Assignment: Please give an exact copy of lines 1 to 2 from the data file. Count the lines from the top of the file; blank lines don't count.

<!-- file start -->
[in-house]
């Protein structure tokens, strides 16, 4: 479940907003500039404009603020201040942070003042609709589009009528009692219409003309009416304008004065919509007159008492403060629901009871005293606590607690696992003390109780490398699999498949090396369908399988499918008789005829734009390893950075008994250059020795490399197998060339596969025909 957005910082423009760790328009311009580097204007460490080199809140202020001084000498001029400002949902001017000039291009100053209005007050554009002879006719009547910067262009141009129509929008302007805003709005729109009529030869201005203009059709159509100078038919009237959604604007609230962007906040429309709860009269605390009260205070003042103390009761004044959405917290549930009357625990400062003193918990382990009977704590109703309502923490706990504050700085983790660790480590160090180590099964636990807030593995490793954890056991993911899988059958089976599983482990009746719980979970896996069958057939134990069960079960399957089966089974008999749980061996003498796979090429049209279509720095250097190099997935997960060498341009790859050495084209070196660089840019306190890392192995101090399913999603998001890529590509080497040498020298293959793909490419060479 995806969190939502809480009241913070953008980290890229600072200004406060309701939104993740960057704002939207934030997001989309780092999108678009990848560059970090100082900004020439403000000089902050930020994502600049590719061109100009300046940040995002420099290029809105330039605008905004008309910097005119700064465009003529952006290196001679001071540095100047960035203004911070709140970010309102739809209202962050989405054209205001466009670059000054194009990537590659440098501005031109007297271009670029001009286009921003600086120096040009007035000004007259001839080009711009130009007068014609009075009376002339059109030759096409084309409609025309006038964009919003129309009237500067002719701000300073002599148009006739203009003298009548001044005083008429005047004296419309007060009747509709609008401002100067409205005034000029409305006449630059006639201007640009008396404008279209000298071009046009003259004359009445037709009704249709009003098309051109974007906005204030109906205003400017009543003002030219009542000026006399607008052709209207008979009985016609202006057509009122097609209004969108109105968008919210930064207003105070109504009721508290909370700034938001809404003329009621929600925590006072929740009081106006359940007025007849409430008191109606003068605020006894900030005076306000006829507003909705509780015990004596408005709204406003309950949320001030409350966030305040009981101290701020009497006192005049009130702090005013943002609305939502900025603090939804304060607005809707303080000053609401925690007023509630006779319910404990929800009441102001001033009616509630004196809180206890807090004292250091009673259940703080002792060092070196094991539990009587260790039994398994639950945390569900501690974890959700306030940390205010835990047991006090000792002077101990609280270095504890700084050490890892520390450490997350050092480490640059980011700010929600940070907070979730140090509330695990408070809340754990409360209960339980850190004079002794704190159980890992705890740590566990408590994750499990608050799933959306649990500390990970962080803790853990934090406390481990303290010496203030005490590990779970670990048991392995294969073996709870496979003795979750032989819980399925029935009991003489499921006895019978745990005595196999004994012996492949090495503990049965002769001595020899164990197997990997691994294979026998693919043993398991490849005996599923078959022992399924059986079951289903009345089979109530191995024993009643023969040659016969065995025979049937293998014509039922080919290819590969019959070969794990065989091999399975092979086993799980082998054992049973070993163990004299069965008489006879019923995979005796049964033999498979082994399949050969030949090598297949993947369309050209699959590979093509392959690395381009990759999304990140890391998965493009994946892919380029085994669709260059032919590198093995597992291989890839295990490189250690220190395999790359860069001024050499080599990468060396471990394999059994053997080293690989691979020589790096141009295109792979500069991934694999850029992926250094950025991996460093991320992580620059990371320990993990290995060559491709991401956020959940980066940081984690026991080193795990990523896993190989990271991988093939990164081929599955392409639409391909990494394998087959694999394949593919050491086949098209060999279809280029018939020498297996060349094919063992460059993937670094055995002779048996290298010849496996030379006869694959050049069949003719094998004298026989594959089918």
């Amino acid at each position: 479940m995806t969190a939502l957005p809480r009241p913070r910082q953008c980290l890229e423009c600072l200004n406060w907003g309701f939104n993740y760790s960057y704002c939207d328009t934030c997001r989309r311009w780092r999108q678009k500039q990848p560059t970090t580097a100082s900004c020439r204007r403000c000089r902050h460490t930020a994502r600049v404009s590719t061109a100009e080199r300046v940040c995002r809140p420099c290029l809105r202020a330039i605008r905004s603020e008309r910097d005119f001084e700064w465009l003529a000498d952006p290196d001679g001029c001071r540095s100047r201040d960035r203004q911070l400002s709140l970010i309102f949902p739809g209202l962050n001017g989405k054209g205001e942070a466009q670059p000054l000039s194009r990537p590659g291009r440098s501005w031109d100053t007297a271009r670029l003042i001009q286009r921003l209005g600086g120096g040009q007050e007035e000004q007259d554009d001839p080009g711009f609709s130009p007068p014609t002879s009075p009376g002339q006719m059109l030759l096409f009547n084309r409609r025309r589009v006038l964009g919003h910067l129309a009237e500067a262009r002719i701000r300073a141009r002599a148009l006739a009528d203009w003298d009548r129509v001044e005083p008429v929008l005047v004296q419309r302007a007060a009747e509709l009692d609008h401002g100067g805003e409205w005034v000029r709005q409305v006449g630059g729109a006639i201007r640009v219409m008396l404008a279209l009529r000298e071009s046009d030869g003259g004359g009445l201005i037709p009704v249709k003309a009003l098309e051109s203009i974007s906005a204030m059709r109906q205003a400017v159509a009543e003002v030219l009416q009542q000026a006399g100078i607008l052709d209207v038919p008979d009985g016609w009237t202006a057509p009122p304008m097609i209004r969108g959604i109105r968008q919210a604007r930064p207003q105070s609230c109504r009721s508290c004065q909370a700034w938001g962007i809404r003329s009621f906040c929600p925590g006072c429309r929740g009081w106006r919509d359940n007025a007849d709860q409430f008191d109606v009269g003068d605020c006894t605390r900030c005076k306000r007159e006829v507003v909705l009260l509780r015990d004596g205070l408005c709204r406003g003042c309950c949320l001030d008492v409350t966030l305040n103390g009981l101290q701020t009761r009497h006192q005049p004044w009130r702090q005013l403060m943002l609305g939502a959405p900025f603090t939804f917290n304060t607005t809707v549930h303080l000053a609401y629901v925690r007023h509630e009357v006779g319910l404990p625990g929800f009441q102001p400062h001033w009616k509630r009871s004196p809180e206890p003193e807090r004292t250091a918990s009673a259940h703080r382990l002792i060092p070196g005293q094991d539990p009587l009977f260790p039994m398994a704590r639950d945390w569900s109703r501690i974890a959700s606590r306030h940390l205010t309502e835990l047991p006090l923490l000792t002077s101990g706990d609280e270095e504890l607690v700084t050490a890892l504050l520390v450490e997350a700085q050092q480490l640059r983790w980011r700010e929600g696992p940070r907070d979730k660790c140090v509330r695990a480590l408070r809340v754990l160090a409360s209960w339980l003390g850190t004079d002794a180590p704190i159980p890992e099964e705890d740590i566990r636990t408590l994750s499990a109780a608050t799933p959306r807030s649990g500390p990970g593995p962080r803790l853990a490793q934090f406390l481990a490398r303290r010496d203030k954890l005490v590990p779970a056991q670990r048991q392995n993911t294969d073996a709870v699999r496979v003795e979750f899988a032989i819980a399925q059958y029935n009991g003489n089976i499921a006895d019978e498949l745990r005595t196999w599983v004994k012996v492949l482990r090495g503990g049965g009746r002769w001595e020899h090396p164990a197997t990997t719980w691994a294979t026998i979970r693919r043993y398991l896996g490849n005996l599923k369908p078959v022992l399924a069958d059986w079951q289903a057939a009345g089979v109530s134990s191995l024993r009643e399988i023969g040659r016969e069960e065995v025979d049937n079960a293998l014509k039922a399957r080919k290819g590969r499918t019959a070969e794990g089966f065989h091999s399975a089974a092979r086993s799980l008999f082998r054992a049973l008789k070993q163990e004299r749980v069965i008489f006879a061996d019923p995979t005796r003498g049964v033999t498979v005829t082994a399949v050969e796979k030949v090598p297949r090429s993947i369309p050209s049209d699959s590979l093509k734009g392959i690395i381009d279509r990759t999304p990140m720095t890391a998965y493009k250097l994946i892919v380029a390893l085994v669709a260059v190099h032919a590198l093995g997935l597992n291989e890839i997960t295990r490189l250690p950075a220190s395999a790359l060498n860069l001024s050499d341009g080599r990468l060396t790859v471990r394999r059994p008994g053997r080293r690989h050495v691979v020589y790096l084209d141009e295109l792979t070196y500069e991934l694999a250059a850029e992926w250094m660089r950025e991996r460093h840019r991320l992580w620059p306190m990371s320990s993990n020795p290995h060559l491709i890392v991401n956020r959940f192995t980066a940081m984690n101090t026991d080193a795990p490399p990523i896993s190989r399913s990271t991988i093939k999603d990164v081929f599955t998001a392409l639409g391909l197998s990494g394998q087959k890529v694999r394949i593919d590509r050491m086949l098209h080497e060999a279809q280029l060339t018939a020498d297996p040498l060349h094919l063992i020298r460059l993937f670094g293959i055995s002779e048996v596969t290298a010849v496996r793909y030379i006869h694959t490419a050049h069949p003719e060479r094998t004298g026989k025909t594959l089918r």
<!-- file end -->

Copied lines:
[in-house]
């Protein structure tokens, strides 16, 4: 479940907003500039404009603020201040942070003042609709589009009528009692219409003309009416304008004065919509007159008492403060629901009871005293606590607690696992003390109780490398699999498949090396369908399988499918008789005829734009390893950075008994250059020795490399197998060339596969025909 957005910082423009760790328009311009580097204007460490080199809140202020001084000498001029400002949902001017000039291009100053209005007050554009002879006719009547910067262009141009129509929008302007805003709005729109009529030869201005203009059709159509100078038919009237959604604007609230962007906040429309709860009269605390009260205070003042103390009761004044959405917290549930009357625990400062003193918990382990009977704590109703309502923490706990504050700085983790660790480590160090180590099964636990807030593995490793954890056991993911899988059958089976599983482990009746719980979970896996069958057939134990069960079960399957089966089974008999749980061996003498796979090429049209279509720095250097190099997935997960060498341009790859050495084209070196660089840019306190890392192995101090399913999603998001890529590509080497040498020298293959793909490419060479 995806969190939502809480009241913070953008980290890229600072200004406060309701939104993740960057704002939207934030997001989309780092999108678009990848560059970090100082900004020439403000000089902050930020994502600049590719061109100009300046940040995002420099290029809105330039605008905004008309910097005119700064465009003529952006290196001679001071540095100047960035203004911070709140970010309102739809209202962050989405054209205001466009670059000054194009990537590659440098501005031109007297271009670029001009286009921003600086120096040009007035000004007259001839080009711009130009007068014609009075009376002339059109030759096409084309409609025309006038964009919003129309009237500067002719701000300073002599148009006739203009003298009548001044005083008429005047004296419309007060009747509709609008401002100067409205005034000029409305006449630059006639201007640009008396404008279209000298071009046009003259004359009445037709009704249709009003098309051109974007906005204030109906205003400017009543003002030219009542000026006399607008052709209207008979009985016609202006057509009122097609209004969108109105968008919210930064207003105070109504009721508290909370700034938001809404003329009621929600925590006072929740009081106006359940007025007849409430008191109606003068605020006894900030005076306000006829507003909705509780015990004596408005709204406003309950949320001030409350966030305040009981101290701020009497006192005049009130702090005013943002609305939502900025603090939804304060607005809707303080000053609401925690007023509630006779319910404990929800009441102001001033009616509630004196809180206890807090004292250091009673259940703080002792060092070196094991539990009587260790039994398994639950945390569900501690974890959700306030940390205010835990047991006090000792002077101990609280270095504890700084050490890892520390450490997350050092480490640059980011700010929600940070907070979730140090509330695990408070809340754990409360209960339980850190004079002794704190159980890992705890740590566990408590994750499990608050799933959306649990500390990970962080803790853990934090406390481990303290010496203030005490590990779970670990048991392995294969073996709870496979003795979750032989819980399925029935009991003489499921006895019978745990005595196999004994012996492949090495503990049965002769001595020899164990197997990997691994294979026998693919043993398991490849005996599923078959022992399924059986079951289903009345089979109530191995024993009643023969040659016969065995025979049937293998014509039922080919290819590969019959070969794990065989091999399975092979086993799980082998054992049973070993163990004299069965008489006879019923995979005796049964033999498979082994399949050969030949090598297949993947369309050209699959590979093509392959690395381009990759999304990140890391998965493009994946892919380029085994669709260059032919590198093995597992291989890839295990490189250690220190395999790359860069001024050499080599990468060396471990394999059994053997080293690989691979020589790096141009295109792979500069991934694999850029992926250094950025991996460093991320992580620059990371320990993990290995060559491709991401956020959940980066940081984690026991080193795990990523896993190989990271991988093939990164081929599955392409639409391909990494394998087959694999394949593919050491086949098209060999279809280029018939020498297996060349094919063992460059993937670094055995002779048996290298010849496996030379006869694959050049069949003719094998004298026989594959089918």